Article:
Method: 1. Bring water to a boil, and then remove from fire to cool. 2. Then add the tea leaves to a large pot and allow to steep for 4-5 minutes. 3. Strain tea into a clean jug and hold in a deep freezer. 4. Add honey, lime juice and zest from 1 lime to the tea. 6. Add iced water (sans the ice) to the tea to make enough for 4 glasses and also to dilute the tea which would otherwise be very intensely flavoured. 7. Add mangoes and mint to the chilled tea and serve in tall glasses.
“To make Thai Iced Tea, all you need to do is add 2 tablespoons coconut milk and 1 tablespoon condensed milk to a regular glass of iced tea. If you want to make it boozy, add a splash of coconut rum or spiced rum”, says Home-Chef Malini Sawhney.
If you have an upset stomach, brew some peppermint tea to ease gastrointestinal distress. You can even throw in some freshly sliced ginger to speed up your recovery.
“Contrary to popular belief, Chilli Chai which is a strong black tea works well for the summers too. With small pieces of chilli and a tangy aftertaste, it’s one of my favourites. After all, darker teas yield a stronger flavour. You can also add a kick of lemon juice for good measure”, adds Mr. Amit Anand.
If you love a mean Old Fashioned (I sure do!), spruce up your tall glass of iced tea with 2 tablespoons of your go-to bourbon and 1 tablespoon of maple syrup (to taste). Stir well and serve with a slice of orange or maraschino cherry. You can even tag team it with 2-3 drops of Angostura bitters.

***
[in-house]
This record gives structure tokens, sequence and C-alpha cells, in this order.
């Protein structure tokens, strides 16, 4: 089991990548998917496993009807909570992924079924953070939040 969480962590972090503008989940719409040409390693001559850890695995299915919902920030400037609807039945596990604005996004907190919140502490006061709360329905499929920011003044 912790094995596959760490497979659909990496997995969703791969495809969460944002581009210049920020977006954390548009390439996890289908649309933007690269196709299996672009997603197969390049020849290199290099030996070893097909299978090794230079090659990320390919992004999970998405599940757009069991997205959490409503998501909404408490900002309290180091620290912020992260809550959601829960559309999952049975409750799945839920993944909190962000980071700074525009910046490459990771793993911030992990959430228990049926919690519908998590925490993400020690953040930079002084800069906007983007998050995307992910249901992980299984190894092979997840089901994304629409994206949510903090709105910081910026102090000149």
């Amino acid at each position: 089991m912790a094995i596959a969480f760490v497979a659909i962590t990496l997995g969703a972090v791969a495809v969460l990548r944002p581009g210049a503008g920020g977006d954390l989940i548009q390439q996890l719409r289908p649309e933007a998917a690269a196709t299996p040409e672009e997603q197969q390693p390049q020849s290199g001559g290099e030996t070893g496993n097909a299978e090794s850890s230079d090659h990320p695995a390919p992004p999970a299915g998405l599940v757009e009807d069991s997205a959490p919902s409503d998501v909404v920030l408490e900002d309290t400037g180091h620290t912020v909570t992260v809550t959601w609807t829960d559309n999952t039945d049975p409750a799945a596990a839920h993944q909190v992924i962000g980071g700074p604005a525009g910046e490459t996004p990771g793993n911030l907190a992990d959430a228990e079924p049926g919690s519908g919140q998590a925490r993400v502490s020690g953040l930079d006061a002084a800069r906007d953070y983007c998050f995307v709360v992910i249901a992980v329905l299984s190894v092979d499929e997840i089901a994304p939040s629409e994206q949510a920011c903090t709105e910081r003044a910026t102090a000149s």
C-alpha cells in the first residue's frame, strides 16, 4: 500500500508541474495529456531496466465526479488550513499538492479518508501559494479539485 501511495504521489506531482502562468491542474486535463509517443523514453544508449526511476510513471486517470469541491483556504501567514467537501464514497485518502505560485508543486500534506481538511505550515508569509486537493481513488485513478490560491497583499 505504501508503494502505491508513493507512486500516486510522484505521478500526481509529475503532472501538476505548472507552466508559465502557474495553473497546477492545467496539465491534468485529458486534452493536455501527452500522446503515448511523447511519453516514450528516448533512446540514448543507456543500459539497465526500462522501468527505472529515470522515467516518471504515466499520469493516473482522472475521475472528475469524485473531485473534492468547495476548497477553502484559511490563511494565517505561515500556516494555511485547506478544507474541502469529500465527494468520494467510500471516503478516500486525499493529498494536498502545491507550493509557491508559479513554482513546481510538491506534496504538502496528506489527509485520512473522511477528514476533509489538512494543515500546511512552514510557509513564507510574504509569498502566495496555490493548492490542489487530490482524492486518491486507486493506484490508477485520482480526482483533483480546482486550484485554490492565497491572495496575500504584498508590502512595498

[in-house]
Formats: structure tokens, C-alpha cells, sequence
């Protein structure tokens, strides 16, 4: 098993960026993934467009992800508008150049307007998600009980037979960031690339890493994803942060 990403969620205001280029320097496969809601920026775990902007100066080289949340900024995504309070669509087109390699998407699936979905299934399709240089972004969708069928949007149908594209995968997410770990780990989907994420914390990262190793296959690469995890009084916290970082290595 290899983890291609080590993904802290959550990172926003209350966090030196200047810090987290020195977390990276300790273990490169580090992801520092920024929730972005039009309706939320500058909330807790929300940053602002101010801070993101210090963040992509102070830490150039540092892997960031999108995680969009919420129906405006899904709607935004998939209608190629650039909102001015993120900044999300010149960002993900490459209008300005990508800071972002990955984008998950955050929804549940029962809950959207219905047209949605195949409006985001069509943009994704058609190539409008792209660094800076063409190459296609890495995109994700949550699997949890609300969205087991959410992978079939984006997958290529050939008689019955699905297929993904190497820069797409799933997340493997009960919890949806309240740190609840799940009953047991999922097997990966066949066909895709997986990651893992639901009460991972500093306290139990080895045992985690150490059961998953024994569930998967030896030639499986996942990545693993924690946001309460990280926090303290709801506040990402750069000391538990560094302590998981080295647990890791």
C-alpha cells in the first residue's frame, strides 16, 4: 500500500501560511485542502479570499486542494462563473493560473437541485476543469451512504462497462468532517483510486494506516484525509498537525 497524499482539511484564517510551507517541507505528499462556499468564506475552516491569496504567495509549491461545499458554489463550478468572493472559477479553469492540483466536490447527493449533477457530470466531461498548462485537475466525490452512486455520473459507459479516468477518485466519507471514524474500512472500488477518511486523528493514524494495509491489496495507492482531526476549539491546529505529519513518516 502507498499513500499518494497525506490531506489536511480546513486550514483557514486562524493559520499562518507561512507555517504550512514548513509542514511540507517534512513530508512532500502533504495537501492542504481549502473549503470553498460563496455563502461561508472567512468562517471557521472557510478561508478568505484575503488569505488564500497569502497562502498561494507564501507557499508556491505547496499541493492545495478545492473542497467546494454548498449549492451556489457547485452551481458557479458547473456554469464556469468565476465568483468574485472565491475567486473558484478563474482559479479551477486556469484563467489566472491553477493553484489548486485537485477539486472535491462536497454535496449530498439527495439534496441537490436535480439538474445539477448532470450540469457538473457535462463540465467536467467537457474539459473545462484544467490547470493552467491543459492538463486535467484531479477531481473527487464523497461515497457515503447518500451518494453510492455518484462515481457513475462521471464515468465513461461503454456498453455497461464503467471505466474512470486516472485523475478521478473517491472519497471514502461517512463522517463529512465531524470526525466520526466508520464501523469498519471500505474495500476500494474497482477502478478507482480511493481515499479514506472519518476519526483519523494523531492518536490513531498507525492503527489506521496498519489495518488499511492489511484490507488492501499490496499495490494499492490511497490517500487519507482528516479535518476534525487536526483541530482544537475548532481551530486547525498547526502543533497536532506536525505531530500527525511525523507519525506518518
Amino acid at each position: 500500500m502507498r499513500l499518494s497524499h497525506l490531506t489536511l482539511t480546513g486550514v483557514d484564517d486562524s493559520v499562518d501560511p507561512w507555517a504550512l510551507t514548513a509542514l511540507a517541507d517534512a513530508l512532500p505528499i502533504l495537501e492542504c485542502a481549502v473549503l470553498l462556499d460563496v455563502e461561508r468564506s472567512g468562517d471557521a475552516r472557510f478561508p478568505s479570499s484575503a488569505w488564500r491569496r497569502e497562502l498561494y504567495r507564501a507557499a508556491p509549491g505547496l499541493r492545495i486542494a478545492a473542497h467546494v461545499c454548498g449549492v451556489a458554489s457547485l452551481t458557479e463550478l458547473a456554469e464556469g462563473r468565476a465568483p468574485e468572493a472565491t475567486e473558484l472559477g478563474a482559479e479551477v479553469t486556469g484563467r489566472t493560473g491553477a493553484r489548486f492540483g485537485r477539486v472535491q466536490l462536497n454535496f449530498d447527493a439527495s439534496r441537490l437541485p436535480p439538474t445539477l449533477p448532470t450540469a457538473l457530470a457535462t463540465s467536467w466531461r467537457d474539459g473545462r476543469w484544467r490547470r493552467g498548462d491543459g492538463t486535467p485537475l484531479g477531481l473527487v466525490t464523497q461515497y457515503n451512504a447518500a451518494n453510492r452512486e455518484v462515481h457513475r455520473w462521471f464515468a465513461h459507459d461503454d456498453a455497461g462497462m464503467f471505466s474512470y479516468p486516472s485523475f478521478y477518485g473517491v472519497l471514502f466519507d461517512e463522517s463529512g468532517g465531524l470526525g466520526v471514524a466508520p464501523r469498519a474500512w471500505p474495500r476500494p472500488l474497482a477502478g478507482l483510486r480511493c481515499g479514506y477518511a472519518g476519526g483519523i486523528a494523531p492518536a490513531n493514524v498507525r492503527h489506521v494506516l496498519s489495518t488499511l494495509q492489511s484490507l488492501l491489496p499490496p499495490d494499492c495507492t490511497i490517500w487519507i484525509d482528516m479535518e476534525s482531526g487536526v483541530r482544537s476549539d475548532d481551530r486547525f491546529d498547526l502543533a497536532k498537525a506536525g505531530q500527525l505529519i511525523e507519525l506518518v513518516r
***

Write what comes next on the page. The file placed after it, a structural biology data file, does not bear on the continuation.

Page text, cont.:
Got some Chamomile tea bags lying in your pantry? Keep scrolling.
Ingredients: 5 Chamomile Tea bags 15-20 mint leaves 1 lemon 5-6 fresh jasmine blossoms 10 cups water 1/2 cup apple Juice Ice cubes
1. Boil water and remove from heat. Add chamomile tea bags and let it steep for 8-10 minutes.
2. Throw in some mint leaves, jasmine and juice of 1 lemon.
3. Pour into a glass over some ice. Top it off with apple juice and serve chilled.
How to Make The Best Iced Tea Ever
To start with, you need to brew a pitcher of regular iced tea. Boil 8 cups of water over medium-high heat. Add 6-8 tea bags of your choice, depending on how strong you like your tea. Let it steep for 8-10 minutes, then remove the bags and let the tea cool to room temperature before pouring it into an ice-filled pitcher. Here’s a scrumptiously simple recipe and 5 quick tips you need to know.
1. Steep tea bags for 10 minutes only, else the tea ends up turning bitter.
2. “The temperature at which you brew teas is really important. If you brew teas that need cooler temperatures with boiling water, the result could be bitter”, adds Mr. Amit Anand, Owner of Mingle Tea. To brew black and darker-coloured oolong teas, use boiling water. But for green, white and lighter oolong teas, use cooler water (around 170 to 180 degrees).
3. Add a sweetener (preferably honey) when the tea is warm so it dissolves easily and evenly.
4. Wait until the tea has cooled down to room temperature before refrigerating.
5. You can always make a little more than you think you’ll need, and keep it in the fridge. But not for too long. It’s highly recommended to drink it within 24 to 48 hours if stored in a sealed container so that it doesn't risk taking on the flavor of other items in your fridge.
Note: When life hands you lemons, add a slice to your iced tea.
CommentsSo, what are you waiting for? We're up for another tall glass of iced tea already!